To access the full text of the Class Action Fairness Act of 2005 and its provision on coupon settlements, click here.
When Ford Motor Co. offered a coupon to settle claims related its Explorer, commentators in the media latched onto the story as another example of unfair coupon settlements. Class members claimed that reports of rollovers had negatively impacted the retail value of their vehicles. The deal, which won final approval in April, resolved claims in four consolidated cases. It provided class members with a $500 coupon toward a new Ford Explorer or a $300 coupon to purchase or lease any Ford, Lincoln or Mercury. Meanwhile, class counsel collected fees of $25 million.
Clarence Ditlow, executive director of the consumers' group Center for Auto Safety, lambasted the settlement in the Sacramento (Calif.) Bee, commenting, "They should pay the lawyers in coupons."
An Explorer owner told an ABC affiliate in Sacramento, "They get $25 million, all I get is this lousy coupon, which I'm not going to use."
That's because for companies that offer goods and services, coupon settlements can have numerous benefits, allowing companies to gain promotional value and customer awareness rather than paying out large cash settlements. They are a good fit for companies that may face financial uncertainties, such as Ford, and for products that garner repeat customers.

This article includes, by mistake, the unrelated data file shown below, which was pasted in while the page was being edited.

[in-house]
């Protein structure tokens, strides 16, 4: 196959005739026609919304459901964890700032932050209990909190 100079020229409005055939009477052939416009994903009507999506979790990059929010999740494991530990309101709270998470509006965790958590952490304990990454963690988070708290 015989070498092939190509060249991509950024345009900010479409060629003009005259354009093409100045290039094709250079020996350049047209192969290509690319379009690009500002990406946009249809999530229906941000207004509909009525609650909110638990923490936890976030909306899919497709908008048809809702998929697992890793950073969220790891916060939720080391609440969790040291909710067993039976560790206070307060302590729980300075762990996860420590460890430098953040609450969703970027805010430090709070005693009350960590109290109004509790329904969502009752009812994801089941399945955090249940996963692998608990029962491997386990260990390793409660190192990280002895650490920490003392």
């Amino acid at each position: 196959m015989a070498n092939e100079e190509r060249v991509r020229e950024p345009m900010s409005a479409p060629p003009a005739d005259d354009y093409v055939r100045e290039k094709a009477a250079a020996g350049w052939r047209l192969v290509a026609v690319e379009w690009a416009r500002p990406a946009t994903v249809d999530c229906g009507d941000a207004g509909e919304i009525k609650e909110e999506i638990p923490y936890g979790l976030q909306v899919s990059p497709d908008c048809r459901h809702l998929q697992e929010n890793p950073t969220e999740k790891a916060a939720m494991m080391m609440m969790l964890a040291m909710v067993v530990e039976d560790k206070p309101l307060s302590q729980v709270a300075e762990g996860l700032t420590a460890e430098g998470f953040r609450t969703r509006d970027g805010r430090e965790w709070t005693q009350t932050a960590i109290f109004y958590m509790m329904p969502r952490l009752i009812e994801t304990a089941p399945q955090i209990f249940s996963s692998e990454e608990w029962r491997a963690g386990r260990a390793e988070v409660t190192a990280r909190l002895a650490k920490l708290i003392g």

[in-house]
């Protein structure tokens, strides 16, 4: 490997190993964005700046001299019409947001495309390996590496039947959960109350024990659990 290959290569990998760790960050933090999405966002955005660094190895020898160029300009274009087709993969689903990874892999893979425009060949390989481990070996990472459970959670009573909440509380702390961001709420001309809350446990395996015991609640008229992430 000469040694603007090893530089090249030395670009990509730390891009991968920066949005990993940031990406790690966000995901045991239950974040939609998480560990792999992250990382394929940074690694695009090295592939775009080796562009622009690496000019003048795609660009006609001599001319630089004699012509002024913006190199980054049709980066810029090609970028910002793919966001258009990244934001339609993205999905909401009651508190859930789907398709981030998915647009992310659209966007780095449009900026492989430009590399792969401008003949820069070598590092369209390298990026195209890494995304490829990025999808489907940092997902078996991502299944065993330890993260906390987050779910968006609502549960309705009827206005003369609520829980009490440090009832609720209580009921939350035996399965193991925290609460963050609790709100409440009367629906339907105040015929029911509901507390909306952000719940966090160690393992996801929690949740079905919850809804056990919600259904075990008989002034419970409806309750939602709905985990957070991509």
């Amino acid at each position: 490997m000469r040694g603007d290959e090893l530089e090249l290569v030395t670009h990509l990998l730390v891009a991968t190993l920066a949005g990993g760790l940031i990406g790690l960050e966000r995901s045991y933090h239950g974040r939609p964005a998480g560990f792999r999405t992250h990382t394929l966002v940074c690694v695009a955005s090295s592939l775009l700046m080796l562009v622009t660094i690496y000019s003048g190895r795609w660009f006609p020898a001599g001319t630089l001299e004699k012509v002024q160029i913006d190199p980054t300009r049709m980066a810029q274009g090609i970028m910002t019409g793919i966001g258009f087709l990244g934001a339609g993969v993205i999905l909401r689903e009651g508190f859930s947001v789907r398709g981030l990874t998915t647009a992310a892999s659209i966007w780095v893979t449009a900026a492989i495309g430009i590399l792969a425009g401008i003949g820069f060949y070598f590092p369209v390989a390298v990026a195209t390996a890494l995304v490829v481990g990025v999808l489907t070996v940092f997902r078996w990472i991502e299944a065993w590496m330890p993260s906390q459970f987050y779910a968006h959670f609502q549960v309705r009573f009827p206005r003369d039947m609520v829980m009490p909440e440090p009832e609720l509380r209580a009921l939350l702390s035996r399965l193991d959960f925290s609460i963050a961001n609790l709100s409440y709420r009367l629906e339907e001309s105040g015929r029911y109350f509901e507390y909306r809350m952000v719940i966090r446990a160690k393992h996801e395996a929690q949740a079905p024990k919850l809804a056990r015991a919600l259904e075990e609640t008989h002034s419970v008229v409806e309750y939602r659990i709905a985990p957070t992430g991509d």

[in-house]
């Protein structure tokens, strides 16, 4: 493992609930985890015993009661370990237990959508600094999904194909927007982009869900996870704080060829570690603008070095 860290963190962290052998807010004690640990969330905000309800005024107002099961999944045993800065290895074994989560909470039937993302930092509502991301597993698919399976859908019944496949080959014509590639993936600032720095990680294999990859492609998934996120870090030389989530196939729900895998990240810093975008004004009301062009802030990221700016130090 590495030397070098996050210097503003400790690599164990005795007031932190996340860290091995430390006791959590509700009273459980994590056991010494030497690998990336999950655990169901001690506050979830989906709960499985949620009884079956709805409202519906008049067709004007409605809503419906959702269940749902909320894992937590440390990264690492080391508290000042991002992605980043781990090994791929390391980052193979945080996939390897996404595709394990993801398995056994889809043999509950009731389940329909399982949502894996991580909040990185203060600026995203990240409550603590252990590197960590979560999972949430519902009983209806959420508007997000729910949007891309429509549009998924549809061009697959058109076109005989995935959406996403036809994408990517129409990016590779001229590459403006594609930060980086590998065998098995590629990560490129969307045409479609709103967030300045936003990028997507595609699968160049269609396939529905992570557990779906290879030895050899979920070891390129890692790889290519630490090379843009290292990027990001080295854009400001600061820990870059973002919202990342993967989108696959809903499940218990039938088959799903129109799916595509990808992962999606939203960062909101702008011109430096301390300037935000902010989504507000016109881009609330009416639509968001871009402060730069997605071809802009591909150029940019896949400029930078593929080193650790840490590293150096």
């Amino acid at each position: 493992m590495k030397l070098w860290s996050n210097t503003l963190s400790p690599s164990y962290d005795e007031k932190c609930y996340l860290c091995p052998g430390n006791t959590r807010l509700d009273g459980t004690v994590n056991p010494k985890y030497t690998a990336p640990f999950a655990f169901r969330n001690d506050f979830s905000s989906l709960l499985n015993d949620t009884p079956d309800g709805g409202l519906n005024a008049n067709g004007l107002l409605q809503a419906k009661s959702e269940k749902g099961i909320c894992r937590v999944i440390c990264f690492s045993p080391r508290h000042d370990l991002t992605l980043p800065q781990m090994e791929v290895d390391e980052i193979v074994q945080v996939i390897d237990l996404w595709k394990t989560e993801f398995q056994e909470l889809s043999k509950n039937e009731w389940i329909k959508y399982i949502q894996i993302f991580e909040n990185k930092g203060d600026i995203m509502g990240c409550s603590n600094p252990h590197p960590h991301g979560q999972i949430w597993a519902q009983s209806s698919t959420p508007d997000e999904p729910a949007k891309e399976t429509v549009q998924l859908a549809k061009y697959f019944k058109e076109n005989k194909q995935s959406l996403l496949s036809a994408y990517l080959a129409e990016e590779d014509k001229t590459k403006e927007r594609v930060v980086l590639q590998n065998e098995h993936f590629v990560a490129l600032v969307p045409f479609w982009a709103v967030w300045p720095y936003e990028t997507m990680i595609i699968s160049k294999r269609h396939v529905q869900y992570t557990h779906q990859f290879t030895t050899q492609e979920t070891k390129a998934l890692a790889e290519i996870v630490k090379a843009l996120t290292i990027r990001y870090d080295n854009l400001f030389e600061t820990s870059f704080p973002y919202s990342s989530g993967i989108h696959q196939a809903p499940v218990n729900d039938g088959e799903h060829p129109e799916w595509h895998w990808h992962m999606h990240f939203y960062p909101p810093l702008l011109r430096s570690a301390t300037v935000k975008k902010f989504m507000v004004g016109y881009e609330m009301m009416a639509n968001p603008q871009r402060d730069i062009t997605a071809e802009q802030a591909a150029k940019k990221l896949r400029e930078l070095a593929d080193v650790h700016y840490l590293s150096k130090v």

New restrictions on coupon settlements don't just apply to cases removed to federal court under CAFA. Any civil class action filed in federal district court is subject to CAFA requirements, including those on coupon settlements. And the effects of CAFA are spreading so that judges in general are scrutinizing coupon settlements at a higher level than they did just five to 10 years ago, even when CAFA does not apply. For instance, Brian Procel, an associate with Miller Barondess, is currently awaiting final approval of a coupon settlement. Although his case is a state class action to which CAFA does not apply, he still finds that judicial scrutiny of the coupon is heightened.
Still, Lloyd's analysis of the settlement did not differ much from the analysis of a coupon settlement, and attorneys' fees were calculated with the same methods used for a coupon settlement. Lloyd did not, however, discuss increased scrutiny of the settlement under CAFA.
"The new measures that CAFA puts on these coupon settlements could actually prevent a class action from settling even when both parties want it to settle," Sultzer says. "The court can say the settlement isn't fair for whatever reason."